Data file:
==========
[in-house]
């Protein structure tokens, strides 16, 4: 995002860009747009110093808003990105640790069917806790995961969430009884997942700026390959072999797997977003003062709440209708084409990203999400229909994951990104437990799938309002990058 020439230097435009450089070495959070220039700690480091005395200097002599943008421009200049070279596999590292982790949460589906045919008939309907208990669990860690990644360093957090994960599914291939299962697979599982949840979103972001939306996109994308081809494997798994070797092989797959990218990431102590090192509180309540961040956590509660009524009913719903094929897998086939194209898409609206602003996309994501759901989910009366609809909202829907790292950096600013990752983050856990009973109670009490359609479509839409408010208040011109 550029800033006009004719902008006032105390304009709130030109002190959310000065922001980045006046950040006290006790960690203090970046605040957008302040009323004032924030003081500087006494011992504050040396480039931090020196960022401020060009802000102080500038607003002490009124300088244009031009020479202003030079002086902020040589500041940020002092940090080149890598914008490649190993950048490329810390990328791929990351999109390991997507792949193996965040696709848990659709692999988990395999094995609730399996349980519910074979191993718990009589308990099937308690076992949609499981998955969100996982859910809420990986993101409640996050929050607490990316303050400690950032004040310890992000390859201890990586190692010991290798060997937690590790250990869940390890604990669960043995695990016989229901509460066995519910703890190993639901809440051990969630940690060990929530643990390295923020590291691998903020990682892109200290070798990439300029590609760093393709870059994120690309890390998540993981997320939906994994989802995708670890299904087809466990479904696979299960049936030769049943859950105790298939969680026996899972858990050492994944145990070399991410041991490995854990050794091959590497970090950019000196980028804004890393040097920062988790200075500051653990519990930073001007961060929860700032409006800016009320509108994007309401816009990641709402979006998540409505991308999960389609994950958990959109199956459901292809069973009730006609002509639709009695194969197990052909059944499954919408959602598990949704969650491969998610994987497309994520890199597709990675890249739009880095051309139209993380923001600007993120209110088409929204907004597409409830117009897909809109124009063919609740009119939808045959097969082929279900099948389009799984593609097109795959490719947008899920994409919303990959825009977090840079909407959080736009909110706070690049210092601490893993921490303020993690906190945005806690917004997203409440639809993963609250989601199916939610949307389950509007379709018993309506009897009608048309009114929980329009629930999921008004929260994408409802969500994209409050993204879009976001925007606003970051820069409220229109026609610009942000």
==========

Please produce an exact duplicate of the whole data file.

[in-house]
């Protein structure tokens, strides 16, 4: 995002860009747009110093808003990105640790069917806790995961969430009884997942700026390959072999797997977003003062709440209708084409990203999400229909994951990104437990799938309002990058 020439230097435009450089070495959070220039700690480091005395200097002599943008421009200049070279596999590292982790949460589906045919008939309907208990669990860690990644360093957090994960599914291939299962697979599982949840979103972001939306996109994308081809494997798994070797092989797959990218990431102590090192509180309540961040956590509660009524009913719903094929897998086939194209898409609206602003996309994501759901989910009366609809909202829907790292950096600013990752983050856990009973109670009490359609479509839409408010208040011109 550029800033006009004719902008006032105390304009709130030109002190959310000065922001980045006046950040006290006790960690203090970046605040957008302040009323004032924030003081500087006494011992504050040396480039931090020196960022401020060009802000102080500038607003002490009124300088244009031009020479202003030079002086902020040589500041940020002092940090080149890598914008490649190993950048490329810390990328791929990351999109390991997507792949193996965040696709848990659709692999988990395999094995609730399996349980519910074979191993718990009589308990099937308690076992949609499981998955969100996982859910809420990986993101409640996050929050607490990316303050400690950032004040310890992000390859201890990586190692010991290798060997937690590790250990869940390890604990669960043995695990016989229901509460066995519910703890190993639901809440051990969630940690060990929530643990390295923020590291691998903020990682892109200290070798990439300029590609760093393709870059994120690309890390998540993981997320939906994994989802995708670890299904087809466990479904696979299960049936030769049943859950105790298939969680026996899972858990050492994944145990070399991410041991490995854990050794091959590497970090950019000196980028804004890393040097920062988790200075500051653990519990930073001007961060929860700032409006800016009320509108994007309401816009990641709402979006998540409505991308999960389609994950958990959109199956459901292809069973009730006609002509639709009695194969197990052909059944499954919408959602598990949704969650491969998610994987497309994520890199597709990675890249739009880095051309139209993380923001600007993120209110088409929204907004597409409830117009897909809109124009063919609740009119939808045959097969082929279900099948389009799984593609097109795959490719947008899920994409919303990959825009977090840079909407959080736009909110706070690049210092601490893993921490303020993690906190945005806690917004997203409440639809993963609250989601199916939610949307389950509007379709018993309506009897009608048309009114929980329009629930999921008004929260994408409802969500994209409050993204879009976001925007606003970051820069409220229109026609610009942000």